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US Reaffirms Commitment to Defend Japan, Including Disputed Islands

The US has reaffirmed its commitment to defending Japan, including contested islands in the East China Sea.

US Secretary of Defense Lloyd Austin said that the Senkaku Islands, at the center of a long-running territorial dispute between Japan and China, fall under Washington’s “ironclad” commitment to defend Tokyo.

“This is a time of historic momentum in the US-Japan alliance,” Austin said during a meeting with Japanese Defense Minister Minoru Kihara at the Pentagon. 

The Disputed Islands

The uninhabited islets, known as Senkaku by Tokyo and Diaoyu by Beijing, have been administered by Japan since 1895. In 2021, China sent ships to the islands as part of the enactment of a new Chinese coast guard law.

Shortly after China entered the islets’ waters, the US released a statement recommitting to its ally’s defense, saying the territory falls within the scope of Article 5 of the US-Japan Security Treaty.

The article, part of a 1960 bilateral agreement, commits the US to defend Japan if it is attacked.

Japanese officials have since regularly protested the presence of China’s coast guard ships in the area.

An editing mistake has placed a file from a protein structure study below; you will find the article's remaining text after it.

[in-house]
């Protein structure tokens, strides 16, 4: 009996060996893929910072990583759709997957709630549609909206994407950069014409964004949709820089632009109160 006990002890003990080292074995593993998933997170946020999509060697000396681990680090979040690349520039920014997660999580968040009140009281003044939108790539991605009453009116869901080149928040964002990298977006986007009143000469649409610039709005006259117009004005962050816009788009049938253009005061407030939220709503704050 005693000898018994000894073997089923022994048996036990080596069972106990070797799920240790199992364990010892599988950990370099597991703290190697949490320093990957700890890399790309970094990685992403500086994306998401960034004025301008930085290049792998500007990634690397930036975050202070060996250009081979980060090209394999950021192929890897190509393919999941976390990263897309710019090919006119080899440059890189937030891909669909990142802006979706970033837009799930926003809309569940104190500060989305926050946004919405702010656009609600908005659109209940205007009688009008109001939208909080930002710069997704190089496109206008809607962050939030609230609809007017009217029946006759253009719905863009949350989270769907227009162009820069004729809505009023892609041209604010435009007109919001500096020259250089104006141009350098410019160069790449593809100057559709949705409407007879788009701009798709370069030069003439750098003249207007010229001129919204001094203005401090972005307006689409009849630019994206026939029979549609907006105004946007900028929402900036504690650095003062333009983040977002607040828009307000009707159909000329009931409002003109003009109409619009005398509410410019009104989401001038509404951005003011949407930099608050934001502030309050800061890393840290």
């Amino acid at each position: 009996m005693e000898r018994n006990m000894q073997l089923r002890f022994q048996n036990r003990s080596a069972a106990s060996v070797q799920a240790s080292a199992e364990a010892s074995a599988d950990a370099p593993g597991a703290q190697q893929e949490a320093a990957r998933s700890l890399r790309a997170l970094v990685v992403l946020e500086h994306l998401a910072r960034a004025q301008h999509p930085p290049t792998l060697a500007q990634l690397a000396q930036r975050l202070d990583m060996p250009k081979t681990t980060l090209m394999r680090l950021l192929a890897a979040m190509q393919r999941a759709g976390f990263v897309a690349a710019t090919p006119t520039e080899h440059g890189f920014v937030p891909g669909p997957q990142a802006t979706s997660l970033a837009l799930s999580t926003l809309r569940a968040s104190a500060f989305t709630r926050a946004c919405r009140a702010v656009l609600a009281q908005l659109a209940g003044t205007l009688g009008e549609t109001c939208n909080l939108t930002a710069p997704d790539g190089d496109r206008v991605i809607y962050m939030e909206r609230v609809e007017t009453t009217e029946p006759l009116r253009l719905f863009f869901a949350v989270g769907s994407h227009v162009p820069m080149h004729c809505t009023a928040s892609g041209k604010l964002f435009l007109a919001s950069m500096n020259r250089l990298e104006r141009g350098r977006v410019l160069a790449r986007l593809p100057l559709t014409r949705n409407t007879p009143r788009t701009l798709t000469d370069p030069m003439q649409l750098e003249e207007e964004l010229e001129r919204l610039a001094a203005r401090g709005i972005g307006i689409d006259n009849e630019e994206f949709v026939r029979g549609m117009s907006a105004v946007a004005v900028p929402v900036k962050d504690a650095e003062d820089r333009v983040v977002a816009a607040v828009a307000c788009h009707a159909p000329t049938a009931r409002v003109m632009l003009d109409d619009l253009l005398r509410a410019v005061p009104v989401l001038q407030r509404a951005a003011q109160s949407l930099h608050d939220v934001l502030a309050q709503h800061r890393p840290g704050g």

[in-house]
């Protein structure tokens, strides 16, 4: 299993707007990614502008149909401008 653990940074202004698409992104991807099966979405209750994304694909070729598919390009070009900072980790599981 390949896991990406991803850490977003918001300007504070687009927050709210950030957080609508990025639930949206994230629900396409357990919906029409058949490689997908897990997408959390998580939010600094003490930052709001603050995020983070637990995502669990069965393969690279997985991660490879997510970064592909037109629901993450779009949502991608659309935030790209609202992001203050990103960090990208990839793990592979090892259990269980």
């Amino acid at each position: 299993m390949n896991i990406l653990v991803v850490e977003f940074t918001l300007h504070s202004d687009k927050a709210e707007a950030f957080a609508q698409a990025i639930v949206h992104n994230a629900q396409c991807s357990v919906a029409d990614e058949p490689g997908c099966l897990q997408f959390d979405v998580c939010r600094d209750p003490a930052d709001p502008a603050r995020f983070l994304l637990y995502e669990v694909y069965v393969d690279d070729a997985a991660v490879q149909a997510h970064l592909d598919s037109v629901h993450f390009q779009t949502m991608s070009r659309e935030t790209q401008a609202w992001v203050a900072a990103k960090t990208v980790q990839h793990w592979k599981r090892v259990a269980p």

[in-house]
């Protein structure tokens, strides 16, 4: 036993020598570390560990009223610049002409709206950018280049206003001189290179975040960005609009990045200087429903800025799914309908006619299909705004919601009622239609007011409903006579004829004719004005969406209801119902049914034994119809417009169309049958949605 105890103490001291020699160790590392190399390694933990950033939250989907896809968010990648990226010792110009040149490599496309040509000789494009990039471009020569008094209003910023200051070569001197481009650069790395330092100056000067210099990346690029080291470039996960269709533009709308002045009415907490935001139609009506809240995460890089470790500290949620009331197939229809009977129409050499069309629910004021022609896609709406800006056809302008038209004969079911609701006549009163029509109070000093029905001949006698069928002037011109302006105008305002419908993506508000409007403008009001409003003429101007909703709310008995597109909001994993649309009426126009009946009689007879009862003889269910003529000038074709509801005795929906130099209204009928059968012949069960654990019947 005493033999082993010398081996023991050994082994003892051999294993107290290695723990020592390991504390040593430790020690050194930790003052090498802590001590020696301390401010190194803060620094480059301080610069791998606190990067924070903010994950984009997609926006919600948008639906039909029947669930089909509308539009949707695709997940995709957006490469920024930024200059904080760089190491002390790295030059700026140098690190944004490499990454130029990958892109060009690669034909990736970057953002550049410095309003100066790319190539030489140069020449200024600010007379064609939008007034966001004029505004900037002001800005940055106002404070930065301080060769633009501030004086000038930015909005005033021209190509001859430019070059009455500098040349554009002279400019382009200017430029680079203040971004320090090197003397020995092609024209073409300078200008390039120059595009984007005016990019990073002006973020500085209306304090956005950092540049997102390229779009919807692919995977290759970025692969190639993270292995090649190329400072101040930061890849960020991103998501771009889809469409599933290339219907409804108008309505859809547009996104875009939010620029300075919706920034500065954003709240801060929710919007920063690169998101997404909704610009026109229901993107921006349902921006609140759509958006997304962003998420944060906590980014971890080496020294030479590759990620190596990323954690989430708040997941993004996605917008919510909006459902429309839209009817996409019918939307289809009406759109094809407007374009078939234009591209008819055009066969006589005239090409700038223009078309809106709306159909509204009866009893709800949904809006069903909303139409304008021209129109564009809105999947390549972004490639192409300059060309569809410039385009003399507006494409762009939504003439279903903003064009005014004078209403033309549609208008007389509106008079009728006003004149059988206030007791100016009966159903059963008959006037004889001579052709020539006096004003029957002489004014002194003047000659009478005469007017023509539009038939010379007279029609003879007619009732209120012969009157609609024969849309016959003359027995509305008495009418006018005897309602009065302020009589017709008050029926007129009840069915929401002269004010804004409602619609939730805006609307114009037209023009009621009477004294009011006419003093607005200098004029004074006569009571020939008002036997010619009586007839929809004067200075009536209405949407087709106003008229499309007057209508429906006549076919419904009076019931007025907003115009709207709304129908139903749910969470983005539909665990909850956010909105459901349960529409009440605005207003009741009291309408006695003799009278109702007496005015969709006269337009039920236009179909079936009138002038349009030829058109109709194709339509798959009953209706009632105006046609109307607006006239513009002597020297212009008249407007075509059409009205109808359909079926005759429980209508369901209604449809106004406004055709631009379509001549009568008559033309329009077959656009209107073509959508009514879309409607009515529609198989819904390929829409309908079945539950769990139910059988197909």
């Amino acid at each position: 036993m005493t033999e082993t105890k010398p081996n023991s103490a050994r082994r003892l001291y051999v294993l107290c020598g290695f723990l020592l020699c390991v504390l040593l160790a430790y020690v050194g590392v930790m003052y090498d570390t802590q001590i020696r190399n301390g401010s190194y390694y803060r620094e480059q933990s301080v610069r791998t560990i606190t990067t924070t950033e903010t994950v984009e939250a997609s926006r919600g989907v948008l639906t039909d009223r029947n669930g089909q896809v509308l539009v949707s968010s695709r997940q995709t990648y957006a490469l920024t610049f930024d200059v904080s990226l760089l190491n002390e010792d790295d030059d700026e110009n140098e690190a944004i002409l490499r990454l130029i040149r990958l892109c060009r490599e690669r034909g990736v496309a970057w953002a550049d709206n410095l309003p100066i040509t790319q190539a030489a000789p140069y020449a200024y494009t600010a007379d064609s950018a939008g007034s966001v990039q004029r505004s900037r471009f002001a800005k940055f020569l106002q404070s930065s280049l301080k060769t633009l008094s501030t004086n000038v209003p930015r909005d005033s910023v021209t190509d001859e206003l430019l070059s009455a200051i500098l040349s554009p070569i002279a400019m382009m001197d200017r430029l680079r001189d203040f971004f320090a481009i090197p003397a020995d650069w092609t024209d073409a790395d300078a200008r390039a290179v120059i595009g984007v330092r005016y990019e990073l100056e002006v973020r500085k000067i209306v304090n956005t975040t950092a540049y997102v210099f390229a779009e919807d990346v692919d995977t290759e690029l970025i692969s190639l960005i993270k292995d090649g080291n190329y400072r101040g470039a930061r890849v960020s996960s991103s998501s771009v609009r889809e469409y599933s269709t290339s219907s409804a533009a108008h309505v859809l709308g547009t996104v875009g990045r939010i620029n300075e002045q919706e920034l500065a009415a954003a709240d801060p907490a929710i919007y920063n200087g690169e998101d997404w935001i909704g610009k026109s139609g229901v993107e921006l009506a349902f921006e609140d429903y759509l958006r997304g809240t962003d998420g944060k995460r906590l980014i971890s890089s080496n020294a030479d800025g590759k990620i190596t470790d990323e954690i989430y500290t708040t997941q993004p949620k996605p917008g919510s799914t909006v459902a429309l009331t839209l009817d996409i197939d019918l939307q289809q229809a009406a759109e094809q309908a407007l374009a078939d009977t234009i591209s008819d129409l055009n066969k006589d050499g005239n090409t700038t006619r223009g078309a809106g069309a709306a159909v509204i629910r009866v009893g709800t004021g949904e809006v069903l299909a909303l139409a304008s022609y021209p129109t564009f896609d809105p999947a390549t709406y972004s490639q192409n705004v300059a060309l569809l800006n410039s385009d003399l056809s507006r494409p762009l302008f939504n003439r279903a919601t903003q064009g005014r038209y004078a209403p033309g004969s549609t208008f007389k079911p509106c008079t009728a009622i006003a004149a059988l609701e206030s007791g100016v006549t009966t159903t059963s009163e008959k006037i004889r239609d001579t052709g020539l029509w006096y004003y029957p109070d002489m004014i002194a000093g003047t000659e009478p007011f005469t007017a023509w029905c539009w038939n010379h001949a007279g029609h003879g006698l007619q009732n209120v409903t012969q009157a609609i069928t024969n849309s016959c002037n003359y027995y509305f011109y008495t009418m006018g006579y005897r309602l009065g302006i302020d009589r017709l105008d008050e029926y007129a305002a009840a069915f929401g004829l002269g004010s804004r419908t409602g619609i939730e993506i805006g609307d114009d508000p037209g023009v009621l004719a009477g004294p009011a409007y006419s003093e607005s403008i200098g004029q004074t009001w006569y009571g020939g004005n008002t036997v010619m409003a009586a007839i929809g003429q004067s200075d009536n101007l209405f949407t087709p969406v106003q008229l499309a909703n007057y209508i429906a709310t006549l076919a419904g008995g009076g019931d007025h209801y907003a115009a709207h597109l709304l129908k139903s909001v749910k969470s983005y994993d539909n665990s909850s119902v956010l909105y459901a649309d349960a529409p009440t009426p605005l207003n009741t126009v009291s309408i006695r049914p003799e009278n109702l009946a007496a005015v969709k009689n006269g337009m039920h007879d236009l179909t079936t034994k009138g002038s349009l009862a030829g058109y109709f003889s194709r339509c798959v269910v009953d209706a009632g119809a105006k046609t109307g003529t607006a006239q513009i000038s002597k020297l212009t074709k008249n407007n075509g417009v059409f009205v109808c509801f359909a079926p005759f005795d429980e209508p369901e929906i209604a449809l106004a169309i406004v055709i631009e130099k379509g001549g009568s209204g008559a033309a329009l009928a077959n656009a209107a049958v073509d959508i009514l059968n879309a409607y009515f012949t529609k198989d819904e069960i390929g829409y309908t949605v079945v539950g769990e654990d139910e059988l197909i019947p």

Both countries have been upgrading their defenses due to China’s recent activities in the region.

“We support your government’s bold decisions to invest in advanced capabilities including counterstrike, and to increase defense spending to 2 percent of Japan’s gross domestic product by 2027,” Austin said.

“Our force posture is becoming more versatile, more mobile and more resilient. And we’re also investing in stronger ties with our friends across the region.”

The US and Japan are also establishing stronger mutual defense relationships with other countries like South Korea and Australia to promote peace in the Indo-Pacific region. Multilateral efforts like joint exercises, real-time data sharing, and secure lines of communication are encouraged within the region’s allying group.

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